HL Deb 09 May 1973 vol 342 cc428-37

3.50 p.m.


My Lords, it may be for the convenience of your Lordships if I repeat a Statement which has just been made by the Minister for Aerospace and Shipping in another place. It is as follows:

"The House will wish to know that the report of the public Inquiry into the crash of the B.E.A. Trident G-ARPI which occurred near Staines on June 18 shortly after taking off from London (Heathrow) is to be published to-day.

"The inquiry was a long and complicated one and I wish to pay tribute to the Commissioner, Mr. Justice Lane, and his two Assessors, Sir Morien Morgan and Captain Jessop for the thoroughness of their inquiry and the valuable report which they have produced.

"The court found that there were five immediate causes of the accident, namely:

  1. (a) A failure by the handling pilot to achieve and maintain adequate speed after noise-abatement procedures;
  2. (b) Retraction of the droops at some 60 knots below the proper speed causing the aircraft to enter the stall régime;
  3. (c) Failure by the crew to monitor the speed error and to observe the movement of the droop lever;
  4. (d) Failure by the crew to diagnose the reason for the stick-pusher operation and the concomitant warnings;
  5. (e) Operation of the stall recovery override lever,
and seven underlying causes which with one exception are all concerned with human factors including the medical condition of Captain Key, the experience of Second Officer Keighley and the distraction of Second Officer Ticehurst, rather than mechanical deficiencies. The House will be glad to know that the inquiry found no fault with the Trident aircraft and indeed commented favourably on its safety record and reputation. The court acknowledges that the parties concerned have already taken steps to implement much of what is contained in their recommendations, many of which are matters for the Civil Aviation Authority. The House will, I am sure, wish to know what action is being taken in respect of these matters and I am setting out these recommendations and the action already in hand to meet them in the OFFICIAL REPORT."

My Lords, that is the end of the Statement. I would only add that the recommendations and the action taken to implement them will, with your Lordships' permission, be printed in the OFFICIAL REPORT of this House.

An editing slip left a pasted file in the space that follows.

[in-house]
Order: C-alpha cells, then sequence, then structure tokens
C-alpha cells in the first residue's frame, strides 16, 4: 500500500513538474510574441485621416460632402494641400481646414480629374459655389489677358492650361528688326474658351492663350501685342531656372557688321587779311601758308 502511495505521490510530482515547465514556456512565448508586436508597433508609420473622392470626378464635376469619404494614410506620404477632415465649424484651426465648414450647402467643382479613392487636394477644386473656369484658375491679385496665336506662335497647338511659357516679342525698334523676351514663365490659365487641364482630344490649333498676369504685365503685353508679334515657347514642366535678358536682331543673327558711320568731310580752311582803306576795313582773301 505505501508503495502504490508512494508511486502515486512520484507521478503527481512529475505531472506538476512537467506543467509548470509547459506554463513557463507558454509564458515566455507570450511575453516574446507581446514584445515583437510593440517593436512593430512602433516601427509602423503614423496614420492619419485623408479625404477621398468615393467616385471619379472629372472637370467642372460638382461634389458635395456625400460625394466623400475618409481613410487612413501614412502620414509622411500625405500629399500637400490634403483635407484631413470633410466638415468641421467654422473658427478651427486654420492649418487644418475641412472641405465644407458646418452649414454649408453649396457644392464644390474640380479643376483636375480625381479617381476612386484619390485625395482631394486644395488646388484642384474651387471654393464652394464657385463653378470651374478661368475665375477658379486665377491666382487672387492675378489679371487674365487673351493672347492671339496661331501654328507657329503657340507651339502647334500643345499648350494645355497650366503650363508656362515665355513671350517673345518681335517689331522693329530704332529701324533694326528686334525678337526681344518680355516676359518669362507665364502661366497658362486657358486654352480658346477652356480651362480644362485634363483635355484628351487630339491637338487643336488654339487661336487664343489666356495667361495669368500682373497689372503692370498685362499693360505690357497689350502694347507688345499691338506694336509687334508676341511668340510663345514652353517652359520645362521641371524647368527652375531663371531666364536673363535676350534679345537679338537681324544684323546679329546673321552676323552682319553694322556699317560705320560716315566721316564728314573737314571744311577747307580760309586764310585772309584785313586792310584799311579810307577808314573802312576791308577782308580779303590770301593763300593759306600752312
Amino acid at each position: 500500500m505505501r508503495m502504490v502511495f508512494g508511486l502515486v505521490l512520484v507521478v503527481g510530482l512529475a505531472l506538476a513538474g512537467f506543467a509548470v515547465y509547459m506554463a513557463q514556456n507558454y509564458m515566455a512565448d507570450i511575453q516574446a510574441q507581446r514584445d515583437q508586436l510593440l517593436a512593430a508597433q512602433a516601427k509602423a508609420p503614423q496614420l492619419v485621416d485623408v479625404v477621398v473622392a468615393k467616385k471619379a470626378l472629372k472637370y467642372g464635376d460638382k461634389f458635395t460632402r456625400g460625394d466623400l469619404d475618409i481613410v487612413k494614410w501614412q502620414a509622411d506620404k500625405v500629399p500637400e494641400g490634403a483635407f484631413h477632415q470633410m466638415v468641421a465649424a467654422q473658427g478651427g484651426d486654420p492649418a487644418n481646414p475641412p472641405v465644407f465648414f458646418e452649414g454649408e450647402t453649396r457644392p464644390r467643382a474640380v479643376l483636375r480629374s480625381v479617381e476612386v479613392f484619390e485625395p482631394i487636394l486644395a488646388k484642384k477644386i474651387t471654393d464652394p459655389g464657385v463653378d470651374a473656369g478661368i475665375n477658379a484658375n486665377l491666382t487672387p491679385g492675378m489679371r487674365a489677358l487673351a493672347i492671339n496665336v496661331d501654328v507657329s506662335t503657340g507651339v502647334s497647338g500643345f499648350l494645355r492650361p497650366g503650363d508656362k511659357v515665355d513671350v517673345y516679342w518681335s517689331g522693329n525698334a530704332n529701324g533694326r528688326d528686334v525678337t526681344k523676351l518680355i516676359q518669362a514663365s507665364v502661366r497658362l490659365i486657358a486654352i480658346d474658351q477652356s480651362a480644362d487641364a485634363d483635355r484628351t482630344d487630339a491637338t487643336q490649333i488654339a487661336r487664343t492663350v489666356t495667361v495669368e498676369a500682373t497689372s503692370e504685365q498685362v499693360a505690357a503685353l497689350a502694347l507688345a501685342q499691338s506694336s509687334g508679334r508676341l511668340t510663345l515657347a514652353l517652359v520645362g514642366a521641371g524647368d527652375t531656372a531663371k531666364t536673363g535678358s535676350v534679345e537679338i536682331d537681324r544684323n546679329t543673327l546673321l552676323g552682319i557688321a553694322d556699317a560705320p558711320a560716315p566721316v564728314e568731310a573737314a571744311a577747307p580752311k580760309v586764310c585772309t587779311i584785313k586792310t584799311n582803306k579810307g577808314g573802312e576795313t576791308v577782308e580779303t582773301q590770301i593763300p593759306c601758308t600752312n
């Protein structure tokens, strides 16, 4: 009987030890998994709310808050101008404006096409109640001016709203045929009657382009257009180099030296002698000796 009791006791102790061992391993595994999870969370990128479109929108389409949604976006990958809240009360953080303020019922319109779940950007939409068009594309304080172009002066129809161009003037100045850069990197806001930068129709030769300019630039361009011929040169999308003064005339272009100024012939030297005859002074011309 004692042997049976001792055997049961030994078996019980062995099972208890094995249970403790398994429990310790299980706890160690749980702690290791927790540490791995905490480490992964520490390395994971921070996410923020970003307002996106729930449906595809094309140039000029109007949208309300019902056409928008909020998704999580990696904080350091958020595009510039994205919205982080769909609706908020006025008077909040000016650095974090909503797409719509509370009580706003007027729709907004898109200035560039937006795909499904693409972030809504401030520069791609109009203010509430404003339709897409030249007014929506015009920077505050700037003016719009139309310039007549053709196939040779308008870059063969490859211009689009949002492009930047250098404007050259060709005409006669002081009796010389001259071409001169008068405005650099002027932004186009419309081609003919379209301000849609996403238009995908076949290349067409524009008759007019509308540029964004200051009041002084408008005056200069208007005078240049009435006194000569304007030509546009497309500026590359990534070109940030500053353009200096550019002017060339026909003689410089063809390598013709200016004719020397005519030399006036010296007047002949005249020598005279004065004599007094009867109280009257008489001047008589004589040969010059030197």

The following is the information referred to: The first recommendation relates to 'the need' for a baulk to prevent premature retraction of the leading edge droops or slats. Hawker Siddeley has developed and the Authority has approved an air speed sensitive baulk. Manufacture of the equipment is well advanced, its installation in the B.E.A. Trident fleet is expected to start next month, and their whole Trident fleet should be equipped within a year. In addition, a mandatory procedure has been introduced to prevent premature retraction of the droops. The second recommendation deals with the need for instruction and training for pilots on the causes and results of 'change of configuration' stalls; on the circumstances in which a stick-pusher and stick-shaker may operate almost simultaneously; and on the difference in design concept between stick-shaker and stick-pusher mechanisms. The C.A.A. accepts the importance of giving additional emphasis to these items during basic and conversion training and is taking action with the flying schools and airlines concerned. It is also investigating what is done in Australia, France, Germany and the U.S.A. about stall training. The third recommendation proposes that the carriage of cockpit voice recorders should as soon as possible be made a mandatory requirement for all civil passenger-carrying aircraft of more than 27.000 kg all-up weight. The C.A.A. accepts this recommendation in principle and will immediately consult the airline industry about the practicability of an early date for the supply of the equipment and its installation in all the aircraft involved. B.E.A. plans to meet this requirement are well advanced. The Air Navigation Order was recently amended to require cockpit voice recorders to be installed by January 1, 1975, in many of the aircraft types used by British operators. The fourth recommendation deals with the need for pilots to be aware of the dangers of subtle as well as obvious pilot incapacitation. In the light of the evidence given during the inquiry the Authority has already instructed its flight operations inspectors to ensure that crew training and flight procedures take full account of the point now made in the recommendation. The fifth recommendation proposes that young traineee pilots should be given additional experience, possibly as observers on the flight deck, before operating as P2 on passenger-carrying flights. The Authority is about to discuss this with the airlines. The sixth recommendation which proposes that should the 'stress test' electrocardiogram in future become significantly more reliable, it should be substituted for the present 'resting' E.C.G., is accepted by the Authority. Meanwhile the Authority imple- mented on March 1 the ICAO requirement more frequent E.C.G.s for professional pilots. This is two years in advance of the date set by ICAO. The seventh recommendation questions the desirability of allowing the P4 seat to be occupied during critical stages of flight by anyone except a person having a flight function to perform or under training. Occupation of a spare flight deck seat is already regulated by the airlines, but the Authority will consider further whether this, coupled with the complete discretion of aircraft commanders to refuse access to the flight deck, provides adequate safeguards. The eighth recommendation concerns the stowing of the pilots' folding arm-rests on the Trident during the take-off, initial climb, approach and landing. As the report indicates, B.E.A. have already introduced an appropriate rule. The C.A.A.'s Flight Operations Inspectorate are examining other airline aircraft to see whether a similar change is needed. The ninth recommendation suggests that B.E.A. should consider giving their air safety officer greater authority to investigate potentially dangerous incidents. I understand from B.E.A. that there is no limit on his authority to investigate such incidents. Since the inquiry B.E.A. has carefully reviewed the whole system including the organisation, staffing and procedures of its Air Safety Branch. The final recommendation suggests that the C.A.A. should encourage closer co-operation between its operational and airworthiness branches. I understand that in the past year the Authority has brought about close co-operation between these two complementary divisions, under the Controller Safety, to whom both divisions report. Although the report makes no recommendation in respect of noise abatement procedures, and there appears to the C.A.A. to be no evidence to cause doubt about the adequacy of safety margins, the Authority is nevertheless instituting a review of all safety aspects of noise abatement procedures.